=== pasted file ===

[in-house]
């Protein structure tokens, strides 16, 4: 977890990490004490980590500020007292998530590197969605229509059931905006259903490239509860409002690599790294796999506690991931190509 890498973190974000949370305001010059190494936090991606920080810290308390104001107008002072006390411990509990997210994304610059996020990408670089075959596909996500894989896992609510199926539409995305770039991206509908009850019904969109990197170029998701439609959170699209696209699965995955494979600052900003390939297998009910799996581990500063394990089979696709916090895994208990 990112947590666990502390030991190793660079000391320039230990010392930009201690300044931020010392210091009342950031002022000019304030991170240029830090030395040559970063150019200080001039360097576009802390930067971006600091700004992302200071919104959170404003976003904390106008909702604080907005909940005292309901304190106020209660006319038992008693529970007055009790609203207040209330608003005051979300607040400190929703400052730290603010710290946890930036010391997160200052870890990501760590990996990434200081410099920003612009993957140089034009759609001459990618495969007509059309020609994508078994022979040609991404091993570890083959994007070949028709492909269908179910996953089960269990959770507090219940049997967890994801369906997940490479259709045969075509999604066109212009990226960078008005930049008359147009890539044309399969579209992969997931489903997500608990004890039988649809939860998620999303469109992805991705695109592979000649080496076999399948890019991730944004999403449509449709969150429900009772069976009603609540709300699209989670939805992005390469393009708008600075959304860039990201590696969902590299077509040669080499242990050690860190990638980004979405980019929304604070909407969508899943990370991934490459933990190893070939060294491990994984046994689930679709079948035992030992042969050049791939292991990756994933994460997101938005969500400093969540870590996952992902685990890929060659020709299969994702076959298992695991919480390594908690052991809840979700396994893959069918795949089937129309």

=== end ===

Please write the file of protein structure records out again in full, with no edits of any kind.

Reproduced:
[in-house]
């Protein structure tokens, strides 16, 4: 977890990490004490980590500020007292998530590197969605229509059931905006259903490239509860409002690599790294796999506690991931190509 890498973190974000949370305001010059190494936090991606920080810290308390104001107008002072006390411990509990997210994304610059996020990408670089075959596909996500894989896992609510199926539409995305770039991206509908009850019904969109990197170029998701439609959170699209696209699965995955494979600052900003390939297998009910799996581990500063394990089979696709916090895994208990 990112947590666990502390030991190793660079000391320039230990010392930009201690300044931020010392210091009342950031002022000019304030991170240029830090030395040559970063150019200080001039360097576009802390930067971006600091700004992302200071919104959170404003976003904390106008909702604080907005909940005292309901304190106020209660006319038992008693529970007055009790609203207040209330608003005051979300607040400190929703400052730290603010710290946890930036010391997160200052870890990501760590990996990434200081410099920003612009993957140089034009759609001459990618495969007509059309020609994508078994022979040609991404091993570890083959994007070949028709492909269908179910996953089960269990959770507090219940049997967890994801369906997940490479259709045969075509999604066109212009990226960078008005930049008359147009890539044309399969579209992969997931489903997500608990004890039988649809939860998620999303469109992805991705695109592979000649080496076999399948890019991730944004999403449509449709969150429900009772069976009603609540709300699209989670939805992005390469393009708008600075959304860039990201590696969902590299077509040669080499242990050690860190990638980004979405980019929304604070909407969508899943990370991934490459933990190893070939060294491990994984046994689930679709079948035992030992042969050049791939292991990756994933994460997101938005969500400093969540870590996952992902685990890929060659020709299969994702076959298992695991919480390594908690052991809840979700396994893959069918795949089937129309």